SALEM — This city's economy is driven by tourism, the court system, and large institutions like Salem State College and the North Shore Medical Center. But the little guy on the block — the restaurant resurgence of the past decade — continues to flex its muscles.
Just weeks after the Edgewater Cafe closed its doors after seven years in Salem, another restaurant is lining up to take its place.
Adriatic Restaurant and Bar, which will offer a mix of Italian and European food, filed an application with the Licensing Board to take over the Edgewater's license at 155 Washington St. If the license transfer is approved, it will join a lineup of more than a dozen restaurants along Washington Street, several of which have opened in the past few years.
"I love Salem, I love everything about it," said Florian Cela, 21, a native of Albania who plans to run the restaurant with his older sister. "Salem is going to be like the new North End, and I want to be part of it."
The Salem Redevelopment Authority, meanwhile, is trying to land a restaurant for the Salem Jail, the nearly 200-year-old complex on St. Peter Street that is currently being converted into residences. The developer recently told the board that he is optimistic a restaurant operator will be announced soon.
Not all the restaurant news in Salem is about new businesses. A few weeks ago, the Lyceum, which has been in the city for 20 years, reopened on Church Street after a major renovation.
"I think Salem is really vying to be the top dining destination on the North Shore," said Matt Picarsic, a principal of RCG, the Somerville developer that rents space to more than a half-dozen restaurants that have opened in the past decade.
The biggest buzz this year was created when the operators of Tavern in the Square, who have two restaurants under the same name in Cambridge, opened a third, 300-seat establishment in Salem. Adriatic plans to open in the same Washington Street block.
"I think it's great for the city," said Mark Morris, one of the owners of Tavern in the Square. "As long as you have a good collection (of restaurants) with different styles of food, people are going to come. It's just giving people more (choice)."
Restaurants, of course, also have closed in the downtown environs. In addition to the Edgewater Cafe, Derby Fish & Lobster the Rockmore Dry Dock, both at Pickering Wharf, and T Restaurant on Congress Street have shut their doors in the past few years.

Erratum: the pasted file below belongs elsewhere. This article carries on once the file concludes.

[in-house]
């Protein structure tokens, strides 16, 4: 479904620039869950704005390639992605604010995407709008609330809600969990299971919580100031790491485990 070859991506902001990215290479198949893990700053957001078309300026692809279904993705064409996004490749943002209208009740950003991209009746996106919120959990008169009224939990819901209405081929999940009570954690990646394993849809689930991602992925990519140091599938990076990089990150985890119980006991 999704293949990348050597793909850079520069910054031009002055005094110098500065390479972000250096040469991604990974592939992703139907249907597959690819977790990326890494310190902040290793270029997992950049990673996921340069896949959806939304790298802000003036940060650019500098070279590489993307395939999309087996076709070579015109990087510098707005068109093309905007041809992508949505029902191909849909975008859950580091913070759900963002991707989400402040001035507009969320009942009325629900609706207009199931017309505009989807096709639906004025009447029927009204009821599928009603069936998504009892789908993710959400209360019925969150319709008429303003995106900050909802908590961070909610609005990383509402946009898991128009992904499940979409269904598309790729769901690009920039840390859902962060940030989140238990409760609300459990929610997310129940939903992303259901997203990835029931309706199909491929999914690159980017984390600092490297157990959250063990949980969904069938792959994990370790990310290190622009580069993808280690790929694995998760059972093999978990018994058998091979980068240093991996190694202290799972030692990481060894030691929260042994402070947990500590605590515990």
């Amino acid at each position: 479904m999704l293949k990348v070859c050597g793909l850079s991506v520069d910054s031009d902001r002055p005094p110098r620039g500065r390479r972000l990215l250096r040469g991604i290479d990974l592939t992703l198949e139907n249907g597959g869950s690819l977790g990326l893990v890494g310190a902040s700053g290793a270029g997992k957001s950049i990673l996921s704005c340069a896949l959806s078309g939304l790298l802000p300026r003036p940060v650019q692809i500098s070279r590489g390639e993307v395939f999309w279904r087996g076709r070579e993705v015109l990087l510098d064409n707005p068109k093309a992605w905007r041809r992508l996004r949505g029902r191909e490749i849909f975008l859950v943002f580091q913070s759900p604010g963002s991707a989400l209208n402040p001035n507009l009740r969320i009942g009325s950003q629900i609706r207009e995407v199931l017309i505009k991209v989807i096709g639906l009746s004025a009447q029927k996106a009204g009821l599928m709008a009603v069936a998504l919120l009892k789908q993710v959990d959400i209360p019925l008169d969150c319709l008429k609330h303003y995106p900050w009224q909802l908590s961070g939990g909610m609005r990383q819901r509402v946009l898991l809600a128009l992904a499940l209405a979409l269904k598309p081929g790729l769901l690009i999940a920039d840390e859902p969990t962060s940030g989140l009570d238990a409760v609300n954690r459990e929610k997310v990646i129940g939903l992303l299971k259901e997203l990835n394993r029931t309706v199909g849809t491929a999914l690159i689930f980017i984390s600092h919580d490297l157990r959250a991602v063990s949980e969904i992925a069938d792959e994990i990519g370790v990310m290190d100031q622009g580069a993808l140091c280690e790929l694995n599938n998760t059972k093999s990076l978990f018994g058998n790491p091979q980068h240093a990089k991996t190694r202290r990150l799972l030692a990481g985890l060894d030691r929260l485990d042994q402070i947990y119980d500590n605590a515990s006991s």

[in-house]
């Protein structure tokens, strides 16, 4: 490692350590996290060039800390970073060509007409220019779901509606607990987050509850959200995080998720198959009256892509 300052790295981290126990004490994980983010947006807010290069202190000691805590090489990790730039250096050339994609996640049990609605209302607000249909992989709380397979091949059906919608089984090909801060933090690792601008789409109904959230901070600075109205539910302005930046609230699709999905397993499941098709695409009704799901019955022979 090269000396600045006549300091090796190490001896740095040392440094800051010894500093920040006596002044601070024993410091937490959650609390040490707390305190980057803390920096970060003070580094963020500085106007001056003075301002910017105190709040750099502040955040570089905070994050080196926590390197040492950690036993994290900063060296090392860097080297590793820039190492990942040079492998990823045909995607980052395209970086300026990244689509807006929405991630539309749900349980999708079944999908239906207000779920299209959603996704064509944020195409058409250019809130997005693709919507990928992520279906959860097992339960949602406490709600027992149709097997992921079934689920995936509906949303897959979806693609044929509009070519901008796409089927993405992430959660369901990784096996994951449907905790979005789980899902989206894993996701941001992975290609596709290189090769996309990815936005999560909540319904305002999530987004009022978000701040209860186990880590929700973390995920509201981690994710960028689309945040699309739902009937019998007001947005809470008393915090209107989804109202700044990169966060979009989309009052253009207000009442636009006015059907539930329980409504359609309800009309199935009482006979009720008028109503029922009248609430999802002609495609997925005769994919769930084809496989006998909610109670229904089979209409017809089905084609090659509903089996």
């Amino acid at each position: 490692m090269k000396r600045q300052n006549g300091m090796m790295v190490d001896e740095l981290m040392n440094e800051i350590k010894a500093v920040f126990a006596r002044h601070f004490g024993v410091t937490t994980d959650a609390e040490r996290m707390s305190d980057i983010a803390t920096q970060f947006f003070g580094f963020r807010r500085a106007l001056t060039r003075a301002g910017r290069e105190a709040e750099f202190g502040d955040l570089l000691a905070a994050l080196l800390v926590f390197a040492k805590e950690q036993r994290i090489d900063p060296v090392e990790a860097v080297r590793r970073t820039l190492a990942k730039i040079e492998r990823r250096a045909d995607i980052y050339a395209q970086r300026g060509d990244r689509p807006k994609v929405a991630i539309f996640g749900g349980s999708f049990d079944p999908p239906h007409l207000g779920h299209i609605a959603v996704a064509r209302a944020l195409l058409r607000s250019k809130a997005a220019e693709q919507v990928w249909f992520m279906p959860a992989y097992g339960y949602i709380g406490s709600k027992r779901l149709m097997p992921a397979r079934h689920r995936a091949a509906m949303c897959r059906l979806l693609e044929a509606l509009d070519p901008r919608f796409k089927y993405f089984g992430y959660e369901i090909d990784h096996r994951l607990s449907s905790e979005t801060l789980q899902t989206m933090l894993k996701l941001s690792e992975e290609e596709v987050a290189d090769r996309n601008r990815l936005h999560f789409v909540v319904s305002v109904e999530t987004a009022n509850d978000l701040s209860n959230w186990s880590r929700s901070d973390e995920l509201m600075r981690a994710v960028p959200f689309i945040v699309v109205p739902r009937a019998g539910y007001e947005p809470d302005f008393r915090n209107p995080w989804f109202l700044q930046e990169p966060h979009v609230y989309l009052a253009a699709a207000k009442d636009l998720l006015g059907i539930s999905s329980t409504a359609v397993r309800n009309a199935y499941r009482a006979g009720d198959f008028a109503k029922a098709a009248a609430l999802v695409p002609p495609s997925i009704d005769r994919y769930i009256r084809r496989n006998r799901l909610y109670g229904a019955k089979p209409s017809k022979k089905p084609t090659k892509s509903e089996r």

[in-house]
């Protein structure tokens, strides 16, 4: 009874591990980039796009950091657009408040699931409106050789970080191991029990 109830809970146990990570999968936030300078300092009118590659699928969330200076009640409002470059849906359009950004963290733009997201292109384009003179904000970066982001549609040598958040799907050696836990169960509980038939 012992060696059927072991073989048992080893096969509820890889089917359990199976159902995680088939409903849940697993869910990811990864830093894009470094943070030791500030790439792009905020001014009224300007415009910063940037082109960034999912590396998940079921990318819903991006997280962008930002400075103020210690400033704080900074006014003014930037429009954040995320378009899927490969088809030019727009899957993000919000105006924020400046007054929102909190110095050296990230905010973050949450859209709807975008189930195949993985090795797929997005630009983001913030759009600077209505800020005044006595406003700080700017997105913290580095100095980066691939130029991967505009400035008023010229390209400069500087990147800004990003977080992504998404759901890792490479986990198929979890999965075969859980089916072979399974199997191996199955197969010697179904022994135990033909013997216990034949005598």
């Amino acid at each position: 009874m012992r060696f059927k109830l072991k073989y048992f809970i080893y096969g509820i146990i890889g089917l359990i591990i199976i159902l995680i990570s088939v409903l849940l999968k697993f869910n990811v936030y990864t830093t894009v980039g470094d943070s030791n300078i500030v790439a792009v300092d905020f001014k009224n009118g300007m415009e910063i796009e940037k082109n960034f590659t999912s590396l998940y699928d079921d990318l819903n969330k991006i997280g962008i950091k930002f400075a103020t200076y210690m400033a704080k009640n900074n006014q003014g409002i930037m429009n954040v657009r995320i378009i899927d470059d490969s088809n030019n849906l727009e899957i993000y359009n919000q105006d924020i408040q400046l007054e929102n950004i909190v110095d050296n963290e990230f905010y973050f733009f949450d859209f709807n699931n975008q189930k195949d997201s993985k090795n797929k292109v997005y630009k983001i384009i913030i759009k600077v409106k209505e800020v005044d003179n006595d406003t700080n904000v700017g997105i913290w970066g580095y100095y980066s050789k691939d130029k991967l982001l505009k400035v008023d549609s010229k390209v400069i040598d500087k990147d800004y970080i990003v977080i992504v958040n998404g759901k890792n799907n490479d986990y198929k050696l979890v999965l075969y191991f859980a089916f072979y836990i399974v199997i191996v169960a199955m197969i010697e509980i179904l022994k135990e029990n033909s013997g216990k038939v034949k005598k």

The Edgewater Cafe closed right after Halloween, the start of what traditionally is a slow time for downtown Salem businesses. Even in a down economy, however, the vacancy drew attention, according to RCG.
"There were multiple people interested in the location," Picarsic said.
The operators of Adriatic, who live in Lynn, said they jumped at the opportunity.
"We loved that location," said Eljonida Kurti, Cela's 26-year-old sister. "Every time we passed by, we said, 'Maybe we'll have this one day.'"
The enterprising brother and sister are still college students. He hopes to graduate in May with a business degree from Wentworth Institute of Technology in Boston. She is a business major at Salem State College.
Both said they have experience in the restaurant business but have never owned their own place. Cela said he has worked in restaurants almost since coming to this country at the age of 13. Kurti's husband will be a chef at Adriatic.
"I'm not doing it all alone," Cela said. "I have family helping me out, as well."
If all goes well and they secure the necessary approvals, the siblings plan to renovate the storefront in the former Salem Evening News building, add a brick oven for pizza and open in a few months.
The Licensing Board hearing is scheduled for Dec. 14.